The General Perspective

Discussion in 'Books, Films, TV, Radio' started by Charley Fortnum, Mar 23, 2014.

  1. Harry Ree

    Harry Ree Very Senior Member

    Thanks CF .

    Vincent Orange is a prolific writer around aviation history and senior personalities.No wonder one of his first works was on fellow Kiwi Keith Park.(As regards Keith Park,Park ,himself as a participant in the RFC wrote an excellent resume on the 1916 air war tactics in France which can be found by searching via Google.)

    Vincent Orange features a good deal around the Air Historic Branch where his late friend Air Commodore Henry Probert was Head and refers to him as his mentor.

    If you wish to look deeper into the biographies and sources quoted by Vincent Orange in his Dowding work,there can be nothing better than this for aviation subjects covered by renowned historians.
     
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  2. Charley Fortnum

    Charley Fortnum Dreaming of Red Eagles

    As an academic book, it's hard to find at anything like a sensible price, but for the moment I have a digital copy of the following publication on General Sir Douglas David Gracey KCB, KCIE, CBE, MC & Bar.

    As you can see it covers his war and post-war service in Burma, Cambodia and Vietnam & India.

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  3. Charley Fortnum

    Charley Fortnum Dreaming of Red Eagles

    I received the first mail in two months from the UK today: a letter from the Inland Revenue and the following:

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    This definitely looks the better of the two.
     
    Last edited: Sep 21, 2020 at 2:24 PM
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  4. davidbfpo

    davidbfpo Well-Known Member

    Charley,

    I look forward to a review of the book here and on the 20th Indian Division thread too please.
     
  5. Charley Fortnum

    Charley Fortnum Dreaming of Red Eagles

    A very good essay here (by the only author of a full-length work on Dill). It focuses on his character, and in particular how his early life shaped his later outlook.

    FIELD MARSHAL SIR JOHN DILL: THE EARLY YEARS
    Alex Danchev, Journal of the Society for Army Historical Research
    Vol. 67, No. 269 (Spring 1989), pp. 28-39:

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  6. Charley Fortnum

    Charley Fortnum Dreaming of Red Eagles

    It isn't a first edition (first reprint), but for 1985 it's in near-perfect condition, and, of course, Park is held in high regard by almost everybody who knows his name.

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    Last edited: Sep 21, 2020 at 2:28 PM
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  7. Dan M

    Dan M Member

    Charley,

    Have you heard of another Probert book called High Commanders of the Royal Air Force (1991) HMSO? It contained, as I recall, about two dozen or so biographies of Air Marshals, almost all of whom either served during the war or began their careers during those years. I donated my copy to the Royal Canadian Military Institute which, at the time, seemed like a good idea.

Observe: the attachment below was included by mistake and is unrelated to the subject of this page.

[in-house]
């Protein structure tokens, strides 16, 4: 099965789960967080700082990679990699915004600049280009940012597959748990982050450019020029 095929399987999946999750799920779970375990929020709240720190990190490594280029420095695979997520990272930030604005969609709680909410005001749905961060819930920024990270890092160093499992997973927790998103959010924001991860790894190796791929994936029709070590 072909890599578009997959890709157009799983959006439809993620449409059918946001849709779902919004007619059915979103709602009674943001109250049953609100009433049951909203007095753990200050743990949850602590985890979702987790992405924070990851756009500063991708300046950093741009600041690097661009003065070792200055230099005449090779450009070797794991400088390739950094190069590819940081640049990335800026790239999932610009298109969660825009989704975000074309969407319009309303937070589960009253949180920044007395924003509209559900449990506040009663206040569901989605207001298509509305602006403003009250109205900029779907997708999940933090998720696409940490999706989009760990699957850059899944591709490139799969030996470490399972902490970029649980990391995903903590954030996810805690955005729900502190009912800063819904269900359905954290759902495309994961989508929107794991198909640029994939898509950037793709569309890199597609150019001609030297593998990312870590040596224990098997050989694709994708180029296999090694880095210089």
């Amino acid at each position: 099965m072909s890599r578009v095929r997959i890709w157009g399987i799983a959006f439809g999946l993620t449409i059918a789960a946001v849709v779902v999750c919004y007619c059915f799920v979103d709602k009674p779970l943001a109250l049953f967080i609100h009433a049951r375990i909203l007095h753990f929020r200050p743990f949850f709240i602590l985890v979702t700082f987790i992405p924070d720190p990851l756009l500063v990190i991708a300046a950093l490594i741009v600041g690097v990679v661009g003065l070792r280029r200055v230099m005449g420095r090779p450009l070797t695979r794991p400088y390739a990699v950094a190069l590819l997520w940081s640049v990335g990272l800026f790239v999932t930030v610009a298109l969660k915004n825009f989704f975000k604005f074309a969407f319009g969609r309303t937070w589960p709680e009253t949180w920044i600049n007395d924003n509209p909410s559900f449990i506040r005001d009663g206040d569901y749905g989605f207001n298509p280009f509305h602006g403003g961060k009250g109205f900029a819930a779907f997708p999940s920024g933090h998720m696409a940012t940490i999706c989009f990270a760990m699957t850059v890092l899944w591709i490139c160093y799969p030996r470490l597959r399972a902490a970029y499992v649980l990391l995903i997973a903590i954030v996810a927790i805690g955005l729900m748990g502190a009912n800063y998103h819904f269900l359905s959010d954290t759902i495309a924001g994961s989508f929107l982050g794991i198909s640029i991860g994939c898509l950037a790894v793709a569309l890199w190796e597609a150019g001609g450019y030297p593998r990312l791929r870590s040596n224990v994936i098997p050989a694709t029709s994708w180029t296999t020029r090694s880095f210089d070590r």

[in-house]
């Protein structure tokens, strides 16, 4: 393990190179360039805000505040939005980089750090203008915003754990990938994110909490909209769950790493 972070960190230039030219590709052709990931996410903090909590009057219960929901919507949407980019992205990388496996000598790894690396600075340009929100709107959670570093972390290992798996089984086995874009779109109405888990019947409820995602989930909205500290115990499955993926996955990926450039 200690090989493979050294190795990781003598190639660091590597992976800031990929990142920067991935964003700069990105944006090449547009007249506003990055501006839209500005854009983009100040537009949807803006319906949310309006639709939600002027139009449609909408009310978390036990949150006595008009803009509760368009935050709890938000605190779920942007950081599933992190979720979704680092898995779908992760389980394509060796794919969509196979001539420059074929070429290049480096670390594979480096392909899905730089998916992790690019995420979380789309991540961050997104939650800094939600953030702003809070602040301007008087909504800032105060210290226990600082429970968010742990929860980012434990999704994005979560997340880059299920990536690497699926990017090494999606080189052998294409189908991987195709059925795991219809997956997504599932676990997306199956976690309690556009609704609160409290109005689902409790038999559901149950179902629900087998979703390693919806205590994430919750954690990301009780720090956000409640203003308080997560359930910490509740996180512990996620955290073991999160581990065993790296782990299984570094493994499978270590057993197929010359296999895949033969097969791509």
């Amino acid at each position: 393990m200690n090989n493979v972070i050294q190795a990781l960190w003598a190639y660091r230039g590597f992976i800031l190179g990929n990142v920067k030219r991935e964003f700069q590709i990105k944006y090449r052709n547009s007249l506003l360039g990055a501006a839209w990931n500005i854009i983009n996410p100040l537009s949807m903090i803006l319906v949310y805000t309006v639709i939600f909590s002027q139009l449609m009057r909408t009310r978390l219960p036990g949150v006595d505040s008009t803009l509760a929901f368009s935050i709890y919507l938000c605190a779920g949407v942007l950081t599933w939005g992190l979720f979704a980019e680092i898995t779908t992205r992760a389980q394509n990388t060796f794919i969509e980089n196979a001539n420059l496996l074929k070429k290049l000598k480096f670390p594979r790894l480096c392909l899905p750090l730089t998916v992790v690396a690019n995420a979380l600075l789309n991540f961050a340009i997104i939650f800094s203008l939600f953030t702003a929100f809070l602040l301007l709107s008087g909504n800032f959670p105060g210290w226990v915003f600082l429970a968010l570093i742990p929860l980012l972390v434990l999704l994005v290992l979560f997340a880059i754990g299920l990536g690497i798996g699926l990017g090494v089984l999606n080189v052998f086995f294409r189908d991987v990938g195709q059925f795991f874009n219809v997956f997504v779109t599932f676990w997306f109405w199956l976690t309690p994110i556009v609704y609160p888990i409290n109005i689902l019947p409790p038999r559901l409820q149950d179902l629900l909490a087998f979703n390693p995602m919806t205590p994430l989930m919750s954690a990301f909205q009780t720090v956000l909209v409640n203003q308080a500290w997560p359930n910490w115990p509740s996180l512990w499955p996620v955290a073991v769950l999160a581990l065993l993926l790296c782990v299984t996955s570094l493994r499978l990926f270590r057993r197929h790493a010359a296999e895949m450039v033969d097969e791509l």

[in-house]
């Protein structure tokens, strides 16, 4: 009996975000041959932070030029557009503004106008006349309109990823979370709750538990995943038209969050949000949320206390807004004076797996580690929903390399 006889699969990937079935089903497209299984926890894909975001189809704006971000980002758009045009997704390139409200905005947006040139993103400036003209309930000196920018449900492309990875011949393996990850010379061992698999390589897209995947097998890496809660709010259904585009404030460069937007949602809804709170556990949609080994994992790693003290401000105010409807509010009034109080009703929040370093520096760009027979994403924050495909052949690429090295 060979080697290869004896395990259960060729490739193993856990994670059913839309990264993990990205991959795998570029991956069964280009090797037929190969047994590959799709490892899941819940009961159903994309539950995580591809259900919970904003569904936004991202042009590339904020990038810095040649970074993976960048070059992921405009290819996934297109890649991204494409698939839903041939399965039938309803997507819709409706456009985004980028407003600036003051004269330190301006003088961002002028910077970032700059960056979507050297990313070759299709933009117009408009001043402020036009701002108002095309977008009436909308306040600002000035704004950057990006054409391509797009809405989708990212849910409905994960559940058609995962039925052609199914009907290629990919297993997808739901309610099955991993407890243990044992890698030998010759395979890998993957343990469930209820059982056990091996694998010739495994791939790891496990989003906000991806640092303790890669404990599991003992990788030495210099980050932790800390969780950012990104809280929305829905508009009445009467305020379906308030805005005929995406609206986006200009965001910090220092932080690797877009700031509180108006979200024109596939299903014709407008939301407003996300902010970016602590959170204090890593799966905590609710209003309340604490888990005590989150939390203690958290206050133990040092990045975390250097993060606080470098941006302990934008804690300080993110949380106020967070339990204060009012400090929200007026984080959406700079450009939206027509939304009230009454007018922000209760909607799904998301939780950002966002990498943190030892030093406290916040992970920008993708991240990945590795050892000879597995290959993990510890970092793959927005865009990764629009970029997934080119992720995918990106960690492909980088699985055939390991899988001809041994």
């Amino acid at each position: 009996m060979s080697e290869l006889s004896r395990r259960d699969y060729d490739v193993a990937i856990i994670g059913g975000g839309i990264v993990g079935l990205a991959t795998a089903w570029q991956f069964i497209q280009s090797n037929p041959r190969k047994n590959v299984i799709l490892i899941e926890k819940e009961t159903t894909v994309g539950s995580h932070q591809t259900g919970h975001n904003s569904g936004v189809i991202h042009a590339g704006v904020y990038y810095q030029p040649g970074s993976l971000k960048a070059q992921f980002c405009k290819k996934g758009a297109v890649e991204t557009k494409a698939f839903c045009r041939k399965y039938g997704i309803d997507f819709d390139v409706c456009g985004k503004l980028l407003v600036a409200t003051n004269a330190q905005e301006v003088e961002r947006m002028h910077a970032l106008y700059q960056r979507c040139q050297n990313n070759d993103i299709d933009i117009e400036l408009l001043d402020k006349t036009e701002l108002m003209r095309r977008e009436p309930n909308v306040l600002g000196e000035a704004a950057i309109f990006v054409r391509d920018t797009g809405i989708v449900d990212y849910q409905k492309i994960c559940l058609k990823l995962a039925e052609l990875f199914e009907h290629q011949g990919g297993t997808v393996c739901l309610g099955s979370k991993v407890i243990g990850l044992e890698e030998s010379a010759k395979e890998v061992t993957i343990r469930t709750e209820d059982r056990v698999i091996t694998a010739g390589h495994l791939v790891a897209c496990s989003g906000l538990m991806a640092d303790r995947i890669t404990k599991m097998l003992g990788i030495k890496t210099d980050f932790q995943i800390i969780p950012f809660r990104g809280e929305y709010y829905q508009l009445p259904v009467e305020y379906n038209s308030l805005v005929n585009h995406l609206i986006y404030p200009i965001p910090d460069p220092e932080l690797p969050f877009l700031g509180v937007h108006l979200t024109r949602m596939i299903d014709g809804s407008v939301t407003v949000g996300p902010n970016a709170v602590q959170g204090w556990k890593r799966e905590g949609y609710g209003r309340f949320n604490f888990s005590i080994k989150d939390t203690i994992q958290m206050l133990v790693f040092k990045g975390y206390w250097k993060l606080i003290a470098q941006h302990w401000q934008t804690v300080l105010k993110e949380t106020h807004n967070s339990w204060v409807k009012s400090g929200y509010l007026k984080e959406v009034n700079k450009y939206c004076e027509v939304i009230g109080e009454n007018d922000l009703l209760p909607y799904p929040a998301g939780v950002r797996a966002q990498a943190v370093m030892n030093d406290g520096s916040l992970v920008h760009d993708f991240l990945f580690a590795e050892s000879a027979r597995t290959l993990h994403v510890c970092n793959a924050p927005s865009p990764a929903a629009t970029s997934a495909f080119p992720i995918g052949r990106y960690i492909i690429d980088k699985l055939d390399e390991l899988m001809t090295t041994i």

[​IMG]
     
  8. Charley Fortnum

    Charley Fortnum Dreaming of Red Eagles

    Thanks--it's now on the long list.

    I was aware of the existence of this, but I didn't manage to turn up a list of contents to find out who is covered.

    I see now that it's the same author as wrote the Harris biography.
     
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  9. Charley Fortnum

    Charley Fortnum Dreaming of Red Eagles

    This arrived this morning. It's quite rare and the price was just about on the border between expensive and too expensive. In the end, the fine binding won me over. As to content, as befits the title, his views look to take up quite a lot of the page count. First impression suggests that the sections of India and the subcontinent are interesting. He was friends with Gort and Grasett there.

    Very happy to have found this.

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    The three titles that now remain on my list in the 'too expensive' category are:

    Armoured Crusader (Hobart's biography),
    Playing With Strife (Neame's autobiography),
    The War in Malaya (Percival's account),
    Overture to Overlord (Morgan's account).

    I could also do with a nicer copy of Eight Years Overseas (Jumbo Wilson's memoir) as my copy is battered and unjacketed.
     
    Last edited: Sep 21, 2020 at 2:24 PM
  10. Charley Fortnum

    Charley Fortnum Dreaming of Red Eagles

    I'm frankly not sure that I need more on Wavell, but this was well reviewed and pretty cheap.

    The other modern biography--not so well reviewed--is:

    Fort, Adrian. Archibald Wavell: The Life and Death of the Imperial Servant (2009)

    The older one I'd like to see (because I like his writing) is:

    Lewin, Ronald, The Chief: Field Marshal Lord Wavell, Commander-in-Chief and Viceroy 1939-1947 (1980)

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    Last edited: Sep 21, 2020 at 2:25 PM
  11. JimHerriot

    JimHerriot Ready for Anything

    Hello CF,

    I recently dug this one out, as I remembered a couple of photos within it that I wanted to post (and subsequently did) here;

    The sartorial elegance of the British officer on campaign

    I'm currently awaiting being black-balled for that one as "Weary" is of course by no means British (which is abundantly clear by the fact that his legs do not look like two strands of spaghetti in his KD's!)

    Having seen the posts here;

    Sir Edward "Weary" Dunlop - POW Hero

    and here;

    What are you reading at the moment?

    were you able to chase down a copy of the 1986 published "The War Diaries of Weary Dunlop"? And/or have you consequently invested in this? (my copy purchased second or even third hand for the (to me) bargain price of seven GBP around 2001).

    Having revisited it, and if you have yet to obtain a copy, I thoroughly recommend it (contents of same included below if needed to tip the balance. The book also contains the best part of a hundred photographs and illustrations).

    Kind regards, always,

    Jim.

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    Last edited: Jul 3, 2020